William & Mary’s Technology and Business Center (TBC) has entered into a collaboration with the James City County Economic Development Authority (EDA) to take over management responsibilities of the James City County Business and Technology Incubator. Bill Bean, TBC director, says the William & Mary affiliation is an extra boost to the incubator’s goal of accelerating the growth of local new businesses.
“What William and Mary brings to the incubator is access to a universe of resources,” Bean said. “The primary resource is the Mason School of Business. (Mason Dean) Larry Pulley is on the EDA Board for James City County; they view it as another way of the Mason School being engaged with the community.”
Many of the Mason School faculty get involved with incubator clients, and vice versa, Bean said. “Quite often, professors will invite our clients into their classes,” he said. “Then they ask questions: ‘Why did you start this company? What is your business model? Why have you chosen that?’ And then, the professors often get their students involved.”
The incubator now serves several clients, operating out of offices at 5300 Palmer Lane. Bean noted that the incubator serves four categories of companies and has at least one client in each category.
Phenom Technologies, for instance, is in the incubator’s Academic Program. Phenom was started by Gunter Luepke, professor of applied science, and two of his students. The Phenom start-up is an attempt to commercialize fuel-cell technology developed in the research labs at William & Mary. Incubator staff have helped the Phenom partners with applications for federal funding from the Small Business Innovation Research (SBIR) Program.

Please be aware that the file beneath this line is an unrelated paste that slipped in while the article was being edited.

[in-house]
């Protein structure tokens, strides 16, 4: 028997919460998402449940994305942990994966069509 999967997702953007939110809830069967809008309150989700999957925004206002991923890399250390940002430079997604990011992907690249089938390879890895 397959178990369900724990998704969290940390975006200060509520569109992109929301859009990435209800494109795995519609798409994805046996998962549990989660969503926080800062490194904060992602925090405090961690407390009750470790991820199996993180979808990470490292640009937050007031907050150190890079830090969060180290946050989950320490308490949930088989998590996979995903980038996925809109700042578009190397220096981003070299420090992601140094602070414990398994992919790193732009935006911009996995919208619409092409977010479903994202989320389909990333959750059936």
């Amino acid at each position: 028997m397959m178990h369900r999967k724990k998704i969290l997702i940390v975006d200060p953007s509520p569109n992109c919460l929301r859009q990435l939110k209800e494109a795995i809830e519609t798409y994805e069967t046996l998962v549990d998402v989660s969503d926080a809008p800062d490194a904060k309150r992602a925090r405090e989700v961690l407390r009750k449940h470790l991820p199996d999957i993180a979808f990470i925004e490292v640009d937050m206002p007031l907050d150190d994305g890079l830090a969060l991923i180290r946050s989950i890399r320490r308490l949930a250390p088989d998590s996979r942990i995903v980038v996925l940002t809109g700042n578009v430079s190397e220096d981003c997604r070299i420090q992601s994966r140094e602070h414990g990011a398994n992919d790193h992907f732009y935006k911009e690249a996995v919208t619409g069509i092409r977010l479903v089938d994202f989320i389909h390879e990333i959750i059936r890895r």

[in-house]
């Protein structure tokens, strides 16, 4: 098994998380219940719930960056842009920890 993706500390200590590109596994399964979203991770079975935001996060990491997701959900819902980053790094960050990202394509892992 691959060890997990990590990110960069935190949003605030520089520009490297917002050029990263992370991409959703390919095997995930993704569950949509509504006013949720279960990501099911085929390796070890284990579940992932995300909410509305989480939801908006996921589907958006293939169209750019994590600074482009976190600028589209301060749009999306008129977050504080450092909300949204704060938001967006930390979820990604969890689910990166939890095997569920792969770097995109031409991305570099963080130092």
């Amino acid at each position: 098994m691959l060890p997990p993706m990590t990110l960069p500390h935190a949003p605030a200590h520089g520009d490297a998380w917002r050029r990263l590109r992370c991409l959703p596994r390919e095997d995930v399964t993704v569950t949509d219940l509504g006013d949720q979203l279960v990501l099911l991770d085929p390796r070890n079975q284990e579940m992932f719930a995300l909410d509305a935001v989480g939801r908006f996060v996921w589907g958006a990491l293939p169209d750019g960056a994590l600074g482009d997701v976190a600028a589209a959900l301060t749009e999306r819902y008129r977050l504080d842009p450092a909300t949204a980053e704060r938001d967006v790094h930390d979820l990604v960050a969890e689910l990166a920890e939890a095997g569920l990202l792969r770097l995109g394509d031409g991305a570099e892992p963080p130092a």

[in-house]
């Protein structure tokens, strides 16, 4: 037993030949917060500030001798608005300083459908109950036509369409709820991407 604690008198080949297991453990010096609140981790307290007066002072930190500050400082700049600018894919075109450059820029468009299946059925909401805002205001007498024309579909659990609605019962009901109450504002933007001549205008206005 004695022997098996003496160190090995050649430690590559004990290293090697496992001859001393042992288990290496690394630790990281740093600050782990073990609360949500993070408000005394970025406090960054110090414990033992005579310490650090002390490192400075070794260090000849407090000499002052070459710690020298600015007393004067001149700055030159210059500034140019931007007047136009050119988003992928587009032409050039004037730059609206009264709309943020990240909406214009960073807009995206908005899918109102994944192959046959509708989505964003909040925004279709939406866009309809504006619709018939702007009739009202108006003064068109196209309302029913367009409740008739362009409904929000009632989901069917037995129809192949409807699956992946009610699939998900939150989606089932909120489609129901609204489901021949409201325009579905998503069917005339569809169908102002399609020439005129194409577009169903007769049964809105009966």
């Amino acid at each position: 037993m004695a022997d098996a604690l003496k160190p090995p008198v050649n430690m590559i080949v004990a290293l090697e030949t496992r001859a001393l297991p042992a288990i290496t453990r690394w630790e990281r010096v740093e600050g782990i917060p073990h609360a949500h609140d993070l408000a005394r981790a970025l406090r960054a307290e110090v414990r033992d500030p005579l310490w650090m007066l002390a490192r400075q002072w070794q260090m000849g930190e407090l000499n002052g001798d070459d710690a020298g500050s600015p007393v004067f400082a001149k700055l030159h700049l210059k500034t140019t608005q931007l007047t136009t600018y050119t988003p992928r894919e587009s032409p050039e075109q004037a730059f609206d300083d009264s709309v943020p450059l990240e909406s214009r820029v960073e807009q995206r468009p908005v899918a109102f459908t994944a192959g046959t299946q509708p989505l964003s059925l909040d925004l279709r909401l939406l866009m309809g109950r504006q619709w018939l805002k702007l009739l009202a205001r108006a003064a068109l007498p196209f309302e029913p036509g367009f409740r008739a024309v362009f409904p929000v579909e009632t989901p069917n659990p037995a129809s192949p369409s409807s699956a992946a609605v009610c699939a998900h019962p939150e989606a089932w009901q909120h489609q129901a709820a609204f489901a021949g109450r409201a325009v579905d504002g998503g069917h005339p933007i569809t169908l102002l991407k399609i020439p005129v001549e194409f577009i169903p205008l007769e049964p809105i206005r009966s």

Other categories serve international firms, such as Malaysia-based MODU Systems, a manufacturer of conveyer belt systems, trying to get a start in the U.S. or established U.S. companies, such as the New Jersey-based American Flag and Flagpole, which want to relocate in James City County. Each type of client has its own set of needs, but there are some needs that are common to all.
Michael Vahey is the CEO of Breathe Healthy, a vendor of washable microbial face masks. Breathe Healthy is one of the clients in the incubator’s Business Incubation Program.
“If I didn’t have the incubator, I’d still be trying to do this out of my garage,” Vahey said at a September open house for the incubator and its clients. “That works OK for a while, but with this office space of my own, I end up concentrating on business more and get a lot more done. And, the incubator staff keeps me focused.”
In addition to office space, the incubator clients all have two needs, Bean said. The first is access to capital and Bean works to introduce clients to a variety of potential sources for capital. To address the second, Bean once again draws on the knowledge and wisdom within the Mason School.
“Almost nobody really understands the many complexities of sales and marketing,” he said. “If you read any start-up business plan, that is always the biggest gap.”